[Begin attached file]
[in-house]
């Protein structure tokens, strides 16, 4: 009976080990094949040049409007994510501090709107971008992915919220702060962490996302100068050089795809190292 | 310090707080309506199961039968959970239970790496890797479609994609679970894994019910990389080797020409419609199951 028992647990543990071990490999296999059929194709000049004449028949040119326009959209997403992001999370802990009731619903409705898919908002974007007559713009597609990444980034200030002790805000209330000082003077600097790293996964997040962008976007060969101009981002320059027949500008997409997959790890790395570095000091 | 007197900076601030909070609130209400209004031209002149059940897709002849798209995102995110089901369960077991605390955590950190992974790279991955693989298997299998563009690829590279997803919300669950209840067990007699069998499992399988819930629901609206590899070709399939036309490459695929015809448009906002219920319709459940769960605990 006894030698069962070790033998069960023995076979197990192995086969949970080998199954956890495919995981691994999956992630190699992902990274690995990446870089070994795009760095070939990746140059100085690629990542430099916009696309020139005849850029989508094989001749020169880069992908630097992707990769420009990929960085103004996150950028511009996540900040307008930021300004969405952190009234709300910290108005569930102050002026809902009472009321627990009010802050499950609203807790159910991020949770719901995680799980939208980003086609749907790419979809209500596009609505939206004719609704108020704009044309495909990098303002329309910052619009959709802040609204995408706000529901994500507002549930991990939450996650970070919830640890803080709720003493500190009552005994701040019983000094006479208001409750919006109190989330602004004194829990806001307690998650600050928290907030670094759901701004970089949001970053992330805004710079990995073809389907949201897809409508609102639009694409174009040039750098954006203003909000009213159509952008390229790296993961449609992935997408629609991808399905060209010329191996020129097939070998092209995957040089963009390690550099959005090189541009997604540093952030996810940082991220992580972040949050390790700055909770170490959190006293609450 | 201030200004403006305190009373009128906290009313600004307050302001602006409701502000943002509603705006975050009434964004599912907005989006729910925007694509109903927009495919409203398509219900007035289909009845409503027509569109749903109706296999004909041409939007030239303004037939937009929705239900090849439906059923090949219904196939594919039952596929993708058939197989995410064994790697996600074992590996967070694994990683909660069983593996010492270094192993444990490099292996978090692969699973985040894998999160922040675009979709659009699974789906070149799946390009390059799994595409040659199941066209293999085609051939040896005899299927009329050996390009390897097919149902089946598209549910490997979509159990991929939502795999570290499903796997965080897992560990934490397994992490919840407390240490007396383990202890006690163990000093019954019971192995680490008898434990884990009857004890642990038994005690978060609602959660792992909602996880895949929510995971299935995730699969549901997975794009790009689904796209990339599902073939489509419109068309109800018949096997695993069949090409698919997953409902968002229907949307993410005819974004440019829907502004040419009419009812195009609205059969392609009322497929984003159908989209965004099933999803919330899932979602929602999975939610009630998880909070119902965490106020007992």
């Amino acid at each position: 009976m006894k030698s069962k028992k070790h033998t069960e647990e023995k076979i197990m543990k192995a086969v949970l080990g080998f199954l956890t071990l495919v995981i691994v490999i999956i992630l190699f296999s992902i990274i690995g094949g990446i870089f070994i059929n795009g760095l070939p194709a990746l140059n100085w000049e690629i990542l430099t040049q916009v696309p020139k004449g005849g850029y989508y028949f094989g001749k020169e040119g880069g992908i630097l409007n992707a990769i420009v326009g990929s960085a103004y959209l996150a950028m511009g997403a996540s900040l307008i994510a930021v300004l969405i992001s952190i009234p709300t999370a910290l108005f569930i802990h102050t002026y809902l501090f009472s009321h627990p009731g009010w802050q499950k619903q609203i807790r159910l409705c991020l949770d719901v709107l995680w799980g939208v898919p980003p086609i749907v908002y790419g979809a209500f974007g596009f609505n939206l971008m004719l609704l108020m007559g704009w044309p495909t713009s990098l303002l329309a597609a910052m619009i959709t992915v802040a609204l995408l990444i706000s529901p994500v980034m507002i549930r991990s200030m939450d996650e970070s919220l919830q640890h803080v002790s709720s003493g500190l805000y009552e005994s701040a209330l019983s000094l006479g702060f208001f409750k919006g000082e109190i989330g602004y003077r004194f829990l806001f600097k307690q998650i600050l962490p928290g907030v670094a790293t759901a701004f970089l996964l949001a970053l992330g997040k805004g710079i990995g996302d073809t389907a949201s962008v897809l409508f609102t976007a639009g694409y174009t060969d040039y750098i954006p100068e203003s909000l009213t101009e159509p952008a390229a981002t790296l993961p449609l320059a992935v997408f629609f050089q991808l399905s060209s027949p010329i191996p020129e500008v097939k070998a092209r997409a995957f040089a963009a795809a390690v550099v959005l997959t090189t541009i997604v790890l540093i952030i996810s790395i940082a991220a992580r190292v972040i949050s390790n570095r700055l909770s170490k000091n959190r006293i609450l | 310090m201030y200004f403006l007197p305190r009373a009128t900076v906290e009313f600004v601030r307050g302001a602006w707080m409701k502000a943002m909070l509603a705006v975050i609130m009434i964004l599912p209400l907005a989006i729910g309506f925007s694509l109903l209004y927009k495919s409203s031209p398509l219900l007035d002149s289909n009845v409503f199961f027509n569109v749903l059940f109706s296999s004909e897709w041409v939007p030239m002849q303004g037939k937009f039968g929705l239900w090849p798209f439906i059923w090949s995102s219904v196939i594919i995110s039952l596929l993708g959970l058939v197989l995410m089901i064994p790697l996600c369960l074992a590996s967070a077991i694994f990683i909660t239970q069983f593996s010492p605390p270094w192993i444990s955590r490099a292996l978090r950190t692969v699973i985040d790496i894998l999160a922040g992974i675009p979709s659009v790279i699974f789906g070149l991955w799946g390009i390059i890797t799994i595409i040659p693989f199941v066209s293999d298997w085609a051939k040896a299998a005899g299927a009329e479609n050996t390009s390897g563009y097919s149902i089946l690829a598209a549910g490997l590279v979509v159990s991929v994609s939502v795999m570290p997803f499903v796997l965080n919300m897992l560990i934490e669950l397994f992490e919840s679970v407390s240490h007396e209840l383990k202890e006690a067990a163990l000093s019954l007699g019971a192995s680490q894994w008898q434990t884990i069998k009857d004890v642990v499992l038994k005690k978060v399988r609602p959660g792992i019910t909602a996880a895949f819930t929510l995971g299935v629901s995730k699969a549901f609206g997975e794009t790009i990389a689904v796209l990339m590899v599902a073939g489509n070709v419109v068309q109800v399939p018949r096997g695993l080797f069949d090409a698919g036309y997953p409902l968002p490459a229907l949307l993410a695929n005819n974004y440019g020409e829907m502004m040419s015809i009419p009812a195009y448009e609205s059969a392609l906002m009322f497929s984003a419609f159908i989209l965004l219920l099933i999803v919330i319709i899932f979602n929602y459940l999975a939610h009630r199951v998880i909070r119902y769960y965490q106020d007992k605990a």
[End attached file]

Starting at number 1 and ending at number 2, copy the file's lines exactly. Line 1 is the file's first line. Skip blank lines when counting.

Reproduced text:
[in-house]
């Protein structure tokens, strides 16, 4: 009976080990094949040049409007994510501090709107971008992915919220702060962490996302100068050089795809190292 | 310090707080309506199961039968959970239970790496890797479609994609679970894994019910990389080797020409419609199951 028992647990543990071990490999296999059929194709000049004449028949040119326009959209997403992001999370802990009731619903409705898919908002974007007559713009597609990444980034200030002790805000209330000082003077600097790293996964997040962008976007060969101009981002320059027949500008997409997959790890790395570095000091 | 007197900076601030909070609130209400209004031209002149059940897709002849798209995102995110089901369960077991605390955590950190992974790279991955693989298997299998563009690829590279997803919300669950209840067990007699069998499992399988819930629901609206590899070709399939036309490459695929015809448009906002219920319709459940769960605990 006894030698069962070790033998069960023995076979197990192995086969949970080998199954956890495919995981691994999956992630190699992902990274690995990446870089070994795009760095070939990746140059100085690629990542430099916009696309020139005849850029989508094989001749020169880069992908630097992707990769420009990929960085103004996150950028511009996540900040307008930021300004969405952190009234709300910290108005569930102050002026809902009472009321627990009010802050499950609203807790159910991020949770719901995680799980939208980003086609749907790419979809209500596009609505939206004719609704108020704009044309495909990098303002329309910052619009959709802040609204995408706000529901994500507002549930991990939450996650970070919830640890803080709720003493500190009552005994701040019983000094006479208001409750919006109190989330602004004194829990806001307690998650600050928290907030670094759901701004970089949001970053992330805004710079990995073809389907949201897809409508609102639009694409174009040039750098954006203003909000009213159509952008390229790296993961449609992935997408629609991808399905060209010329191996020129097939070998092209995957040089963009390690550099959005090189541009997604540093952030996810940082991220992580972040949050390790700055909770170490959190006293609450 | 201030200004403006305190009373009128906290009313600004307050302001602006409701502000943002509603705006975050009434964004599912907005989006729910925007694509109903927009495919409203398509219900007035289909009845409503027509569109749903109706296999004909041409939007030239303004037939937009929705239900090849439906059923090949219904196939594919039952596929993708058939197989995410064994790697996600074992590996967070694994990683909660069983593996010492270094192993444990490099292996978090692969699973985040894998999160922040675009979709659009699974789906070149799946390009390059799994595409040659199941066209293999085609051939040896005899299927009329050996390009390897097919149902089946598209549910490997979509159990991929939502795999570290499903796997965080897992560990934490397994992490919840407390240490007396383990202890006690163990000093019954019971192995680490008898434990884990009857004890642990038994005690978060609602959660792992909602996880895949929510995971299935995730699969549901997975794009790009689904796209990339599902073939489509419109068309109800018949096997695993069949090409698919997953409902968002229907949307993410005819974004440019829907502004040419009419009812195009609205059969392609009322497929984003159908989209965004099933999803919330899932979602929602999975939610009630998880909070119902965490106020007992």